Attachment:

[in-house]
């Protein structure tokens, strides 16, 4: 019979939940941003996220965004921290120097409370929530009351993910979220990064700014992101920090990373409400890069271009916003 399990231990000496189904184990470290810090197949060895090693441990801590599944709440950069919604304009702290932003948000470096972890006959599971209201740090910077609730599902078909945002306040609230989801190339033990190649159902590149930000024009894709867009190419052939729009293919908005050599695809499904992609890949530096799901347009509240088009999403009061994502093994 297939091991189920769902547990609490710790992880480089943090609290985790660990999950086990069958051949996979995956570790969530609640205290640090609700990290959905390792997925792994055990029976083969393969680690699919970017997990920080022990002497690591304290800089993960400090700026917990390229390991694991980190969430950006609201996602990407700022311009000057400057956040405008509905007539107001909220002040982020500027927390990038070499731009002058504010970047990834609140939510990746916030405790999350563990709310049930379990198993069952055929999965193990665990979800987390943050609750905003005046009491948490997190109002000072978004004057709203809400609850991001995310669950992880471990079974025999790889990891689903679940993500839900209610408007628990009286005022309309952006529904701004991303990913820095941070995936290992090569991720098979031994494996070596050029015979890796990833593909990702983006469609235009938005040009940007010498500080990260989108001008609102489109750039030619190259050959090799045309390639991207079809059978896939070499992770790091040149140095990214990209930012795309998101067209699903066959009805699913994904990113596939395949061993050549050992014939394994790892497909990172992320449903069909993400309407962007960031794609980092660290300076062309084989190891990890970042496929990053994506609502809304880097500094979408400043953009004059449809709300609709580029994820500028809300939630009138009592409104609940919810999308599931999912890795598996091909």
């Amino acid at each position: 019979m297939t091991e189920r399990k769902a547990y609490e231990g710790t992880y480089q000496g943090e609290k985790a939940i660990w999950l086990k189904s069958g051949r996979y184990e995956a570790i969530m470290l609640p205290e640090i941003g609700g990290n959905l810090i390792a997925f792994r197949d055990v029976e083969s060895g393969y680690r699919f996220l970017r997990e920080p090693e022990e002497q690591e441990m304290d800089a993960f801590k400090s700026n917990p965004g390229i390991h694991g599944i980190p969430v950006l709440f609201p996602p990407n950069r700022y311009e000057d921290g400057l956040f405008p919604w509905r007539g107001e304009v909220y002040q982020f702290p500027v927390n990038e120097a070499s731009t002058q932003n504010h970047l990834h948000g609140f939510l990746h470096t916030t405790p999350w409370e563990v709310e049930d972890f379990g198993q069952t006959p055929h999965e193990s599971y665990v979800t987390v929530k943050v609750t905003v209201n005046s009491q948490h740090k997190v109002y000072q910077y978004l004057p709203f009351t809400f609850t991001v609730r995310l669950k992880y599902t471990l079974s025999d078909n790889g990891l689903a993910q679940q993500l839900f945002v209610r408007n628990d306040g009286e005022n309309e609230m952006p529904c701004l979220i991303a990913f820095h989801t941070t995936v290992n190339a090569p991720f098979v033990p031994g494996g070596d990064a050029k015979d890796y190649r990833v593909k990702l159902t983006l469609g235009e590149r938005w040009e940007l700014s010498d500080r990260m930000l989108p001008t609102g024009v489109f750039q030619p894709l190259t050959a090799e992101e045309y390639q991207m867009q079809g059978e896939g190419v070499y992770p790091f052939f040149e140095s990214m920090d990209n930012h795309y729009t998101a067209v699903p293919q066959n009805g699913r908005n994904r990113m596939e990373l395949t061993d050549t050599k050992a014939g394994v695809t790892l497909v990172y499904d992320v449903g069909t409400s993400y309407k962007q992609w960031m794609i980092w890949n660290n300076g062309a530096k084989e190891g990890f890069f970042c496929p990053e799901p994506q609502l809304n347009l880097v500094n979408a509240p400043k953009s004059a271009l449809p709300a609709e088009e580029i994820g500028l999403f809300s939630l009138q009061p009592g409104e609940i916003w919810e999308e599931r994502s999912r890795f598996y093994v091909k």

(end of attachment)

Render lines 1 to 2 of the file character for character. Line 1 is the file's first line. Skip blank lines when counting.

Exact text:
[in-house]
């Protein structure tokens, strides 16, 4: 019979939940941003996220965004921290120097409370929530009351993910979220990064700014992101920090990373409400890069271009916003 399990231990000496189904184990470290810090197949060895090693441990801590599944709440950069919604304009702290932003948000470096972890006959599971209201740090910077609730599902078909945002306040609230989801190339033990190649159902590149930000024009894709867009190419052939729009293919908005050599695809499904992609890949530096799901347009509240088009999403009061994502093994 297939091991189920769902547990609490710790992880480089943090609290985790660990999950086990069958051949996979995956570790969530609640205290640090609700990290959905390792997925792994055990029976083969393969680690699919970017997990920080022990002497690591304290800089993960400090700026917990390229390991694991980190969430950006609201996602990407700022311009000057400057956040405008509905007539107001909220002040982020500027927390990038070499731009002058504010970047990834609140939510990746916030405790999350563990709310049930379990198993069952055929999965193990665990979800987390943050609750905003005046009491948490997190109002000072978004004057709203809400609850991001995310669950992880471990079974025999790889990891689903679940993500839900209610408007628990009286005022309309952006529904701004991303990913820095941070995936290992090569991720098979031994494996070596050029015979890796990833593909990702983006469609235009938005040009940007010498500080990260989108001008609102489109750039030619190259050959090799045309390639991207079809059978896939070499992770790091040149140095990214990209930012795309998101067209699903066959009805699913994904990113596939395949061993050549050992014939394994790892497909990172992320449903069909993400309407962007960031794609980092660290300076062309084989190891990890970042496929990053994506609502809304880097500094979408400043953009004059449809709300609709580029994820500028809300939630009138009592409104609940919810999308599931999912890795598996091909």